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If your friends call you “Lightning,” chances are you’re either very fast, very quick, or a statistic. Trey Lawyer is a statistic—one in 700,000, to be exact, or the likelihood that any single human being will be struck by lightning.

Lawyer joined the club in June 1993, when a bolt nearly killed him in downtown Breckenridge. He was 21 at the time, two years removed from ditching his native Tulsa for a life among big peaks. The strike sent Lawyer into seizures in front of a stunned friend; then, he stopped breathing. He flatlined for seven minutes before local firefighters shocked him with a defibrillator and revived him.

Lawyer, a local builder who skis the steeps and stands 6-foot-6 (hence his other nickname, Tall Trey), has no memory of being jolted that day, but he does remember a handful of other brushes with lightning. Here, the 43-year-old shares what lessons he has learned and why he remains unafraid of natural electricity.

The day I got struck by lightning, I was at a friend’s house on Broken Lance Drive. I stepped out on the patio, and I remember looking up and saying, “Man, those clouds are dark.” That’s the last thing I remember until I woke up in the hospital six days later.

They call it the “halo effect.” The bolt hit a nearby tree, and I was so close to the tree that the surrounding energy field nailed me, too. I had black spots on my knee and toe, and all of the blood vessels in my stomach rose to the surface. It looked like an upside-down oak tree.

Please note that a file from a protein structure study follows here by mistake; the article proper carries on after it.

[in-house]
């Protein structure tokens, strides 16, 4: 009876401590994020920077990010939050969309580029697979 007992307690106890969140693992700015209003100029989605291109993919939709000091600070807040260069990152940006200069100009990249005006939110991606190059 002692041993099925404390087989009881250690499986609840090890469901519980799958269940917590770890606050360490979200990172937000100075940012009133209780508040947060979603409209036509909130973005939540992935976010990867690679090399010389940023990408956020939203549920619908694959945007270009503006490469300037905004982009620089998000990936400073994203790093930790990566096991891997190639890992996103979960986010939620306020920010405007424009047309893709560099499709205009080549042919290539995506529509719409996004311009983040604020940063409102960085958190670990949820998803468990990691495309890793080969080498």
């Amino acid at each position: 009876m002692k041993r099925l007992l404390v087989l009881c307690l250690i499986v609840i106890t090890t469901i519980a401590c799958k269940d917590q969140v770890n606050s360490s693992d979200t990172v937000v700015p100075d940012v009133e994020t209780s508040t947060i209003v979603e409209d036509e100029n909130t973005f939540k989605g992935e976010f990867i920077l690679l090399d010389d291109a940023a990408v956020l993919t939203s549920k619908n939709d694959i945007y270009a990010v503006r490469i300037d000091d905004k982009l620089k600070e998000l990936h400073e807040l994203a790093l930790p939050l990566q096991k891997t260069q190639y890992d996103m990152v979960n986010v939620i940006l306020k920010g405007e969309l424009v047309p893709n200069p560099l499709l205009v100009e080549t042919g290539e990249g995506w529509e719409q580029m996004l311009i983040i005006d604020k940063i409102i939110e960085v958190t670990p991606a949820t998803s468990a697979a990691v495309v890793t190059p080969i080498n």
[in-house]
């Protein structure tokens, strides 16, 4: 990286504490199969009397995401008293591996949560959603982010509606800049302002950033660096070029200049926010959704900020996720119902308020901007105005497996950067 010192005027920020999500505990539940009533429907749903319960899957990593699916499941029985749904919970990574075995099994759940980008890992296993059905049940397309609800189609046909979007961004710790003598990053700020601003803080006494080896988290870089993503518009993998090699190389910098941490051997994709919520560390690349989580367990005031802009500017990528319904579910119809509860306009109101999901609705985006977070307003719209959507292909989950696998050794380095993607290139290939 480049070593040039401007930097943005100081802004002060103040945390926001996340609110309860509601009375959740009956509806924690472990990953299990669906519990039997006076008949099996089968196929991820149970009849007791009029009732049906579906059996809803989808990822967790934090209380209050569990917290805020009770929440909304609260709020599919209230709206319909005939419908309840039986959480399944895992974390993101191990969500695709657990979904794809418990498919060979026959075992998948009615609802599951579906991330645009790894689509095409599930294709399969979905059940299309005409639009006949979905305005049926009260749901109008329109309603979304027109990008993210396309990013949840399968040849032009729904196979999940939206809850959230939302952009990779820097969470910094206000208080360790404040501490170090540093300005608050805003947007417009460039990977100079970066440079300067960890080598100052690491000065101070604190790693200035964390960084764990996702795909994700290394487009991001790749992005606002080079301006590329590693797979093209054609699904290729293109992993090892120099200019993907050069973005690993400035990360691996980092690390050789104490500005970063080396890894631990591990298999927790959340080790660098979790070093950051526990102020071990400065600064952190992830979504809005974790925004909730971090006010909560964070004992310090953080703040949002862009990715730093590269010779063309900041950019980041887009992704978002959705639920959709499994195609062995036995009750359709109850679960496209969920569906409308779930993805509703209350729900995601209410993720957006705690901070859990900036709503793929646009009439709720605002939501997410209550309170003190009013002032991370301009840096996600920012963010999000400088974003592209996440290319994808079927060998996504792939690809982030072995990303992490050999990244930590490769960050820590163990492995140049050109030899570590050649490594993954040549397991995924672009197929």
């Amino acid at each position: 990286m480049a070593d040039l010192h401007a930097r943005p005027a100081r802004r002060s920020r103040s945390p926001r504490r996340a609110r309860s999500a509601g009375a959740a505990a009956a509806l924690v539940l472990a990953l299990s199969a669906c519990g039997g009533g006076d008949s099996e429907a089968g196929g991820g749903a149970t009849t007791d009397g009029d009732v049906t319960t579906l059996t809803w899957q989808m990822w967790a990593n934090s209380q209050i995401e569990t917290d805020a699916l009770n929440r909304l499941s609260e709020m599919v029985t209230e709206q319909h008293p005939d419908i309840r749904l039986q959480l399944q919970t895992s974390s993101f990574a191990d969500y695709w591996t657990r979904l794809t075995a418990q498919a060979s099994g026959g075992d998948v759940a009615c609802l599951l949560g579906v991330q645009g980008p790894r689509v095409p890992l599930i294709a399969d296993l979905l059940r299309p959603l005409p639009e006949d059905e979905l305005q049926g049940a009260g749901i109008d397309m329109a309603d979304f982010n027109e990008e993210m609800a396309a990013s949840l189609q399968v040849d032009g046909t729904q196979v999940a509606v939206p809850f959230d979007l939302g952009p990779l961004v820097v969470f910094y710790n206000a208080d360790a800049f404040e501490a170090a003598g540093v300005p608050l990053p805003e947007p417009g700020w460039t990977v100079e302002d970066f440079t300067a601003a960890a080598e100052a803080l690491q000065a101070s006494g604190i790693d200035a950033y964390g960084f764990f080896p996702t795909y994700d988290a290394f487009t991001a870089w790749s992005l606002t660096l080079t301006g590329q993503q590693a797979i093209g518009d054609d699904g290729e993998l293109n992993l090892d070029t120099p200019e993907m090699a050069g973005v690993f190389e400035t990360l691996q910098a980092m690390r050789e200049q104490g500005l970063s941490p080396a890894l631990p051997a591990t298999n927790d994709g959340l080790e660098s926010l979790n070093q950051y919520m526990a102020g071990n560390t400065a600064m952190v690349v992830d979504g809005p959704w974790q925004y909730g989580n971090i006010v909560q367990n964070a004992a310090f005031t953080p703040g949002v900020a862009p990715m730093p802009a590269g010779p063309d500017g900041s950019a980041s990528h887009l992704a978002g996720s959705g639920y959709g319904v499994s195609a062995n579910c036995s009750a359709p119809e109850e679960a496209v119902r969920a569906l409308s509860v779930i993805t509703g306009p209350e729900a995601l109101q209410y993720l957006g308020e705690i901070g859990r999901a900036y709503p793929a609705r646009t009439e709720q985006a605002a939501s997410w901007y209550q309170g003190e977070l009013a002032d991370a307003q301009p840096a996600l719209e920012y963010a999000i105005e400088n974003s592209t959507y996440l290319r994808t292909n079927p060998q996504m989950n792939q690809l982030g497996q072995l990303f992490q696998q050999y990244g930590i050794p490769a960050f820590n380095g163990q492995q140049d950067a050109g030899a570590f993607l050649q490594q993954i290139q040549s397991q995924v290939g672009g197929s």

The doctors induced a coma. I was in the hospital for two and a half weeks. My memory lasted for only 30 seconds once I woke up. I’d walk around town and see people I’d known for years, and I couldn’t remember their names.

Many years later, I was out skiing in April when a storm blew in really fast. I was with my friend Jen and raised my poles, and felt a jolt go through them. It freaked me out. Then, as I was poling across the mountain, all of a sudden I heard the poles humming. I was like, “We gotta go down, now!”

She didn’t believe me. “What is your problem?” she asked. We skied halfway down Y Chute and BOOM! This massive crack hit right up on top of Peak 7.

Another time I was going up to get paid for a job on Baldy. I stepped out right when lightning hit behind my friend’s home. It sent a charge through me, but it didn’t knock me down.

What lightning advice would I give? Pay attention to the little things. Because the signs are supersmall. Like the little shocks in your fingers: you’ll barely feel them. Or if you see your friend’s hair standing up, that’s pretty telltale. Maybe carry a foam pad, like a Therm-a-Rest, in the afternoons if you’re hiking up high. You can put it down and insulate yourself if a storm does come through. But mainly just pay attention to Mother Nature, man, because she will beat you down.

I’m not afraid of lightning, but I’m aware of it. The biggest thing it gave me in 1993 was an appreciation for life. I don’t need to be rich; I want to live rich. 

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